How long do you think this will take? Could this become a Belgian situation, with endless government formation talks?  

Prime Minister Attal immediately resigned, but Macron said he can stay on as long as necessary. We have to keep in mind that the Olympic Games are coming, and so we need not only a well-functioning government but also a chain of commands and responsibilities. This massive, complex and risky event gives more time to everyone because even the left doesn’t want to rush things in this situation. It’s not just a sporting event.  

But I don’t think we will have a Belgian situation. We don’t have this culture of endless talks. Everyone is aware that there is a budget to prepare. 

You mentioned LFI being sidelined, even though they seem to have won the most seats within the NFP. 

[LFI leader Jean-Luc] Mélonchon is so uncompromising, which we saw on Sunday evening. The more he says that someone from his party should become prime minister, the more probable it is that the left says, ‘we’ll do without you.’ LFI is using the current polarisation. As long as they’re in the landscape, it will be impossible to talk about a coalition.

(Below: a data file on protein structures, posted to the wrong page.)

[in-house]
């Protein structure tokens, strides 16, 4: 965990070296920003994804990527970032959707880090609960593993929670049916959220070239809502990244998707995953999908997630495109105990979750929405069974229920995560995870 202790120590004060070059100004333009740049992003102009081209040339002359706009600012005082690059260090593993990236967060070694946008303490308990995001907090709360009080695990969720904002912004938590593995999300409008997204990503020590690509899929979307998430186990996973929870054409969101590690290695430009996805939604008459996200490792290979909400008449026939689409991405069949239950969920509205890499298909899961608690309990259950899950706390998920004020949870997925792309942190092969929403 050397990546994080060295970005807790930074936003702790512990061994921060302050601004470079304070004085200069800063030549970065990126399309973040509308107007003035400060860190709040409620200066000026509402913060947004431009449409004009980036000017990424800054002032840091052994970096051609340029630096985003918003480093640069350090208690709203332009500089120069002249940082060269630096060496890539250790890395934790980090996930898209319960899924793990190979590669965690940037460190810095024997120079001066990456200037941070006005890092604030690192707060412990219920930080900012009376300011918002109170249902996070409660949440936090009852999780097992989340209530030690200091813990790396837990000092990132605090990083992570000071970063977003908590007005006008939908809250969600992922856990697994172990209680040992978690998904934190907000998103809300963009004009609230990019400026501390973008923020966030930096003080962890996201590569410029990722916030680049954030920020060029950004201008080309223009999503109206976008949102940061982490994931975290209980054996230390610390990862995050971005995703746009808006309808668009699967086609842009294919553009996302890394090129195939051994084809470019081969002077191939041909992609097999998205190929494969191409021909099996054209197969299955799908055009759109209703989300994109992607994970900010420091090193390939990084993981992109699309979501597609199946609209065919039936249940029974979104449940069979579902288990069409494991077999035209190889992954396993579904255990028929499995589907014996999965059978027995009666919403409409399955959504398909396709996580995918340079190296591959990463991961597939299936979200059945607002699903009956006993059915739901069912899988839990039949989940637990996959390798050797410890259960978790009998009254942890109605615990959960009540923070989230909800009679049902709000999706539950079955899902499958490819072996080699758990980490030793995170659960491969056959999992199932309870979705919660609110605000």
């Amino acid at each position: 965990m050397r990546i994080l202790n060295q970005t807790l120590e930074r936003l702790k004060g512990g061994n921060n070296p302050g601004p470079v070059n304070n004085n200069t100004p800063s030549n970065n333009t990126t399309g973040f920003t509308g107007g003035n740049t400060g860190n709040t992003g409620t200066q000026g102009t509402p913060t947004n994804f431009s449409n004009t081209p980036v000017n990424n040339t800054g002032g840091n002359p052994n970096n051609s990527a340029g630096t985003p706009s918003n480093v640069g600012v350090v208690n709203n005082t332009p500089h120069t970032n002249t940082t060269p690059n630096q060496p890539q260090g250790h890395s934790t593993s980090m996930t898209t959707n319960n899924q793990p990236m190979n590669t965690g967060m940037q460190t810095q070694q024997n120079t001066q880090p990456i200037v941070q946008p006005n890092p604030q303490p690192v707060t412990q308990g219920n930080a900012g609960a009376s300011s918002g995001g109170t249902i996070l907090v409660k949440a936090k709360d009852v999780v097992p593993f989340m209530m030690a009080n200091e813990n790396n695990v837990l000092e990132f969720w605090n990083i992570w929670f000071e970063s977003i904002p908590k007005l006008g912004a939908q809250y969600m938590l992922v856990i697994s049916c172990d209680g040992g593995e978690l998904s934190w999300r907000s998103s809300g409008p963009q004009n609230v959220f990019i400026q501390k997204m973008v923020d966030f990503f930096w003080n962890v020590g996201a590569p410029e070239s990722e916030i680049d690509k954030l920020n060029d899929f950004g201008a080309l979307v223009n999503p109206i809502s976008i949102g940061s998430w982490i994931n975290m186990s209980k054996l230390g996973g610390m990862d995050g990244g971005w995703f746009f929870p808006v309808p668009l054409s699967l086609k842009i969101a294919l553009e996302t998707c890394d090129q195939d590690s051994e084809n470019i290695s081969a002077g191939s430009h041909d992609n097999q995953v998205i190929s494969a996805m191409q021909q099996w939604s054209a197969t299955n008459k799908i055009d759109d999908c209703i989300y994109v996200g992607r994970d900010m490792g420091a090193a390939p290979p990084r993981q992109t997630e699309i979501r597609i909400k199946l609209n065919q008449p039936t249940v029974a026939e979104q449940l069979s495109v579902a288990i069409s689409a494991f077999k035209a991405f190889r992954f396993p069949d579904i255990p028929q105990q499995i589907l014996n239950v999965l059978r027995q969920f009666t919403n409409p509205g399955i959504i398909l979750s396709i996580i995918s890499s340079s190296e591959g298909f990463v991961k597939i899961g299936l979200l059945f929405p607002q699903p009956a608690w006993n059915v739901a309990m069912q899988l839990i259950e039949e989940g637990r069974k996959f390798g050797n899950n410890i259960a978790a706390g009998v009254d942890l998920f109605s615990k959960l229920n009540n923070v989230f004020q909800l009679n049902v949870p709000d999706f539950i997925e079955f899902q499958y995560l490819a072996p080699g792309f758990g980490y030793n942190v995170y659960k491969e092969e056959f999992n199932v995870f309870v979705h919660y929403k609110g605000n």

Does that mean, as has been suggested in the media, that the NFP without LFI might team up with Macron’s centrist alliance? 

It’s very difficult to anticipate. You cannot pass a budget with only 180 MPs or so. Some kind of coalition is needed. But if you listen to people, and if you look at their positions and programs, there are quite some red lines. The system was not made for this. The Fifth Republic was made to avoid this kind of thing. Now it was used to avoid a clear majority. If RN was a normal party it would have won an absolute majority.  

The current majority is made of non-compatible, non-aligned political families. That's a very unusual situation. 

Despite this unprecedented situation, you don’t expect a stalemate? 

There is another element to have in mind: There can’t be a new election before one year. Even if it's blocked you cannot continue with Attal remaining prime minister doing business as usual for one year. It's not possible. It's not Belgium. They will need to find a solution. 

It’s like in the EU. You need to find an agreement. You need to find a compromise. Even if at first you have no idea how to get there. But at EU-level there is a culture for that.